China could also use some more “dollars”, the external root problem Zhou also discussed in his missive. The Chinese have tried quite a few different things to stabilize their currency situation, to no avail. As noted earlier this week, their Hong Kong “dollar” adventure has gone off the rails, having become another great external risk to add to the PBOC’s concerns.
Last month, the Chinese government floated a minimal dollar bond issue for the first time in more than a decade. The purpose was to establish an extremely workable price benchmark for any Chinese firms (read: banks) who might want to explore Eurobonds (bonds issued in dollars offshore, meaning bonds in eurodollars, thus Eurobonds).
The global eurodollar banking sector isn’t cooperating with China’s demands for “dollar” funding, especially since 2013, so alternate approaches are being actively sought. In that vein, it makes sense that the Chinese government would try to give especially investment banks (FICC) what they clearly want (or at least wanted at one time) to try to up the reward for “dollars” in China.
The timing of this announcement, again as it was being worked on for a month at least, puts it in the realm of the bond sale as well as the Hong Kong blowup. Are the Chinese in a hurry, or is it desperation? I have been writing for years that a lot of China’s debt expansion took place under very different assumptions; before 2013 it was uniformly expected that China’s economy was merely delayed in returning to pre-crisis growth paradigm.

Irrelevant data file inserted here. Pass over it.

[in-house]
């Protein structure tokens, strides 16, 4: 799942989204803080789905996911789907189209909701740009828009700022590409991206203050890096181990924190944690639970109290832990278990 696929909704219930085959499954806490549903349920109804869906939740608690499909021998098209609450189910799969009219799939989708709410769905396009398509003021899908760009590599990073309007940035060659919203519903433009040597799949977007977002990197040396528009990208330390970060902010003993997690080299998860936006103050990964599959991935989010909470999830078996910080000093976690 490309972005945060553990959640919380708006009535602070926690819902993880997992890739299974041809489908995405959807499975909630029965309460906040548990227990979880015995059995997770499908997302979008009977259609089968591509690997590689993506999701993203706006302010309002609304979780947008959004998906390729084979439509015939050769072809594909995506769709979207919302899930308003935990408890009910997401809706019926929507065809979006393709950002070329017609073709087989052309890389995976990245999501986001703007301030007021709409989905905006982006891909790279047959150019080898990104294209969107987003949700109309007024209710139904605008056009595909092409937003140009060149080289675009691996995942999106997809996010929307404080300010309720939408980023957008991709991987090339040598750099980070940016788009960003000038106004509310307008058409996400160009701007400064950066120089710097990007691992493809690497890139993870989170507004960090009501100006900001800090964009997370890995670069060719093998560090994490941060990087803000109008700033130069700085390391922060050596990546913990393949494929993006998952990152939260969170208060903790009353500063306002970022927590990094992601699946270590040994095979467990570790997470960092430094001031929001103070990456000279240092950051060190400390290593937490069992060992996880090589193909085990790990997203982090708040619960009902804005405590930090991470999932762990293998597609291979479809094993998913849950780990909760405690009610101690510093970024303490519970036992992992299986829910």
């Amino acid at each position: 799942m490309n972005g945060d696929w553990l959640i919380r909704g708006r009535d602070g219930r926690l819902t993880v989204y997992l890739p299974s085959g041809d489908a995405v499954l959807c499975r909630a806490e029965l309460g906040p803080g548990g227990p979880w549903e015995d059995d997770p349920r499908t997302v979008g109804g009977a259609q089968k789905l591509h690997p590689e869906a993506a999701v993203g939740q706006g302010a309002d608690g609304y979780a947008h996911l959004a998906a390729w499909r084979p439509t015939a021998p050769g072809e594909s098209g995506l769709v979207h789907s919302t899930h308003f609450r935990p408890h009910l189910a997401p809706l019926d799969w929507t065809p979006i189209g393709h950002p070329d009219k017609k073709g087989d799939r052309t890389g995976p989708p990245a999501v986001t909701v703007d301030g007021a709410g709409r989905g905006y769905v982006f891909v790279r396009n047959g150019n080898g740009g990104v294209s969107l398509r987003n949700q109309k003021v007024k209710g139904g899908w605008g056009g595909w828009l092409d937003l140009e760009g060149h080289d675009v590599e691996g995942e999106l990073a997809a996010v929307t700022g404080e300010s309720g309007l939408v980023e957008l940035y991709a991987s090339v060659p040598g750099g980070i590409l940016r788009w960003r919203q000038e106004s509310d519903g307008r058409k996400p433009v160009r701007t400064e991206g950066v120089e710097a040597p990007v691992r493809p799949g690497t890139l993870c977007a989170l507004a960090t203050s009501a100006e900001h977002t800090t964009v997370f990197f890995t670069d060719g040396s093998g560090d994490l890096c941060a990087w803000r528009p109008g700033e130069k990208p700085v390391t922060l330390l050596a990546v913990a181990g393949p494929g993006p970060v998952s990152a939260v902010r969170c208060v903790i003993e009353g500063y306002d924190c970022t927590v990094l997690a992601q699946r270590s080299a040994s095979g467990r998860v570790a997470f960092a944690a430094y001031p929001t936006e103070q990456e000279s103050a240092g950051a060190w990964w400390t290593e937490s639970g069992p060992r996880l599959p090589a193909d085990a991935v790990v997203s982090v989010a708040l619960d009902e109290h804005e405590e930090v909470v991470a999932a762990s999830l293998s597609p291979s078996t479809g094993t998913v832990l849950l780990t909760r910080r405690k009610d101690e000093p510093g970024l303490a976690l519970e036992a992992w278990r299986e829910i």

A no-growth paradigm is not just a problem for China’s economy but more so for a financial system giving out loans and securities predicated on (very) wrong assumptions.
That’s a debt problem but also a monetary one in the modern world of credit-based currencies, where funding channels are, as Zhou pointed out, “hidden, complex, sudden, contagious and hazardous.” Give global eurodollar banks, especially in the FICC business, a full skin in China’s “dollar” game and maybe it gets less sudden and hazardous (though it could also amplify contagious). Hidden and complex won’t change, not anytime soon, so increasing the infrastructure and global reach of China’s part in hidden and complex is at least a rational if still risky approach.
I don’t think we are done seeing new Chinese “dollar” strategies, either. That counts on the supply side, such as foreign-based FICC, Hong Kong, and Eurobonds, as well as the demand side in reducing China’s needs for “dollars” (oil in CNY, bilateral trade agreements wherever possible). As such, I believe China’s new strategy is coming into focus – survive the next period however long it may be as best as possible until whatever time China is either strong or desperate enough to do something else.
That all is, in my view, what Zhou was referring to when he wrote:
However, at present and for a period in the future, China’s financial sector is still in a period of high risk-prone period [sic]. [emphasis added]
The government’s actions once more demonstrate that these aren’t just hollow words.